Invisible trends and emerging good practices in African Agriculture – 1

Attempts to use African agriculture as a catalyst for economic revival and growth have focused mainly on mechanizing production and luring young people into farming. While there is nothing wrong with such efforts, lack of attention to other agricultural value chain nodes has seen new commodity brokers and traders quietly setting themselves for success through picking their spots in agricultural ecosystems, finding the right partners, and leveraging their competencies to rewrite rules of food demand and supply, almost unnoticed.


The evolving role of open “informal” markets

Through its work in African food markets, eMKambo is witnessing the birth of new value chain actors who are inserting themselves in agricultural ecosystems, filling the gap between formal and informal niche markets. Such niche markets stretch from household, community, restaurants/eating places, food courts, supermarkets and hotels. Some households constitute a certain class with a defined food basket (something akin to pick and go).

Besides transforming the way consumers, financiers and entire national agricultural industries view food, these fast, dynamic and ICT-driven commodity brokers are also changing the role of big, dominant informal open markets like Mbare in Harare, Soweto in Lusaka Zambia, Lideta open air street market in  Addis Ababa , Lilongwe Central market, Makola market in Accra, Mercado Central Market in Maputo and many others. These big markets are now being forced to use their convening power to aggregate commodities from diverse production areas including from other neighboring countries.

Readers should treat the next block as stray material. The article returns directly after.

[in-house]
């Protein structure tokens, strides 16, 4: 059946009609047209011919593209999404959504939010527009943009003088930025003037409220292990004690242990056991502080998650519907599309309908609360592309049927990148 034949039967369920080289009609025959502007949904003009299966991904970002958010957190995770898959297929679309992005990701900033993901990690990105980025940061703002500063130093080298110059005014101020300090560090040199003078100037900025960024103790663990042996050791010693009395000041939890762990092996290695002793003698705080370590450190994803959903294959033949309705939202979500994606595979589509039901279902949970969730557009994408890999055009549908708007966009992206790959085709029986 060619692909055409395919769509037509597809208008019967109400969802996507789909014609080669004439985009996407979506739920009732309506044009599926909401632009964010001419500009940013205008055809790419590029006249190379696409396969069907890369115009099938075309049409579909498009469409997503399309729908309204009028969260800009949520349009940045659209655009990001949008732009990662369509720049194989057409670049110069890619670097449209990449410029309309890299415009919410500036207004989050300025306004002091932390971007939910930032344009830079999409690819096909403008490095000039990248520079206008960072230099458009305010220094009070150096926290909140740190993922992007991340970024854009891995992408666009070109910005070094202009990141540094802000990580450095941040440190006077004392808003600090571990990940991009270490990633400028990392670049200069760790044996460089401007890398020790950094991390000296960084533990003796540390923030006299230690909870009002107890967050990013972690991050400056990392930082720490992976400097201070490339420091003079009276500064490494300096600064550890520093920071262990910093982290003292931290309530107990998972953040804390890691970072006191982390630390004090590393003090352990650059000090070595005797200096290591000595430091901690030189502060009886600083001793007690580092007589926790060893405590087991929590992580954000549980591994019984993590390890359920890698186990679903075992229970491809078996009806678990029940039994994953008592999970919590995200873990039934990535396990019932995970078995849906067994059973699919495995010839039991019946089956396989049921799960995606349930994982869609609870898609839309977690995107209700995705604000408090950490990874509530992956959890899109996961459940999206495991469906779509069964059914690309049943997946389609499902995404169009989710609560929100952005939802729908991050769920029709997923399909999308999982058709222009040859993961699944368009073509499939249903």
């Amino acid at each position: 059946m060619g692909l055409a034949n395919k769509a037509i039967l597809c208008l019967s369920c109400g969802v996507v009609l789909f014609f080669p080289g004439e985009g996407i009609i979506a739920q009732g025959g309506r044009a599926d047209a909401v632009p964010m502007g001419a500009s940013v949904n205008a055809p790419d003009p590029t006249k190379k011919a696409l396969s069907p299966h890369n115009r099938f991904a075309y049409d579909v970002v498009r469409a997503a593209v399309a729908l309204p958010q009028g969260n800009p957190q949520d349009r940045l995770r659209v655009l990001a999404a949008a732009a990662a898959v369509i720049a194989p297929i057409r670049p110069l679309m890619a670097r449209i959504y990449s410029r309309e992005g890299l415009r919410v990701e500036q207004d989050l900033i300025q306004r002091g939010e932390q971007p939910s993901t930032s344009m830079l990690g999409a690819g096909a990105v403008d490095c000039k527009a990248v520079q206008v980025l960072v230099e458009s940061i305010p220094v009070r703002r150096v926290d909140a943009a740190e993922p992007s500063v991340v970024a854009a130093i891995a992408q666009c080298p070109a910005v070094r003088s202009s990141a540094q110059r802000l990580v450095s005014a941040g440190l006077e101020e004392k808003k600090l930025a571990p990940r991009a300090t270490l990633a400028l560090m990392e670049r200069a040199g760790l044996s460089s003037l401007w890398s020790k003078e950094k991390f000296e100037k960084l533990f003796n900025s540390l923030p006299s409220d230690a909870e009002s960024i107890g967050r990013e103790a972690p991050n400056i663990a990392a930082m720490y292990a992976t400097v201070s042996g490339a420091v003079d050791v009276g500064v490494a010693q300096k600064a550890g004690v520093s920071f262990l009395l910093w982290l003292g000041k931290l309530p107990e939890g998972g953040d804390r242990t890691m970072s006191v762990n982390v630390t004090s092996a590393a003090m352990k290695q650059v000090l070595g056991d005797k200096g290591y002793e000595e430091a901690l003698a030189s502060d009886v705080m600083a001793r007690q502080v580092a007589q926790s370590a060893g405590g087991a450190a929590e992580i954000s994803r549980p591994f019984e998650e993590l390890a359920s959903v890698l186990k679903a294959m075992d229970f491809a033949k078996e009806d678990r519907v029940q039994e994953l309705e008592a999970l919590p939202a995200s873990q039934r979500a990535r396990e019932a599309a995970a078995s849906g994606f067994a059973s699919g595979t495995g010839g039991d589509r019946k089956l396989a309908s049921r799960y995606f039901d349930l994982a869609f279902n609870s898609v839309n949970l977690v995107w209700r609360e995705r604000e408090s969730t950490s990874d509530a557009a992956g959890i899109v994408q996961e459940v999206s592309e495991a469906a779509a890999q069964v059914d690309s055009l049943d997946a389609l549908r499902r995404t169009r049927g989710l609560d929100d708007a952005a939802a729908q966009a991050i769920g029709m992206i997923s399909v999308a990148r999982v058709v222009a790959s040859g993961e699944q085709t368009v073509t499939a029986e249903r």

Redefinition of commercial commodity broking

Where supermarkets used to obtain commodities from contract farming models and a few registered formal commodity brokers, the increasing diversification of consumer classes and food preferences is spawning diverse small niche food buyers and suppliers.  Consequently, the new competitive environment is making it expensive for registered commodity brokers to accurately make sense of the needs of diverse consumer classes. To a large extent, commercial commodity broking has been broken into individualized smaller commodity brokers who understand niche markets and consumer requirements.

In addition to a smaller and well-defined distribution pattern, these actors use appropriate packaging features as per customer requirements.  This new class of commodity brokers comprise individuals who are networked, passionate about food and knowledgeable about food and nutrition. They also play an advisory role and bring knowledge in food science, nursing, nutrition and others professions which enable people to have their food and health in their hands. These agile commodity brokers are also connected through religious circles, work places and have networks within a certain class of consumers in specific residential areas. Some of the consumer networks are being built through social media platforms like Whatsapp groups that bring together people with the same interests – providing an opportunity for enterprising commodity brokers to introduce business cases.

Resetting agricultural competitive landscapes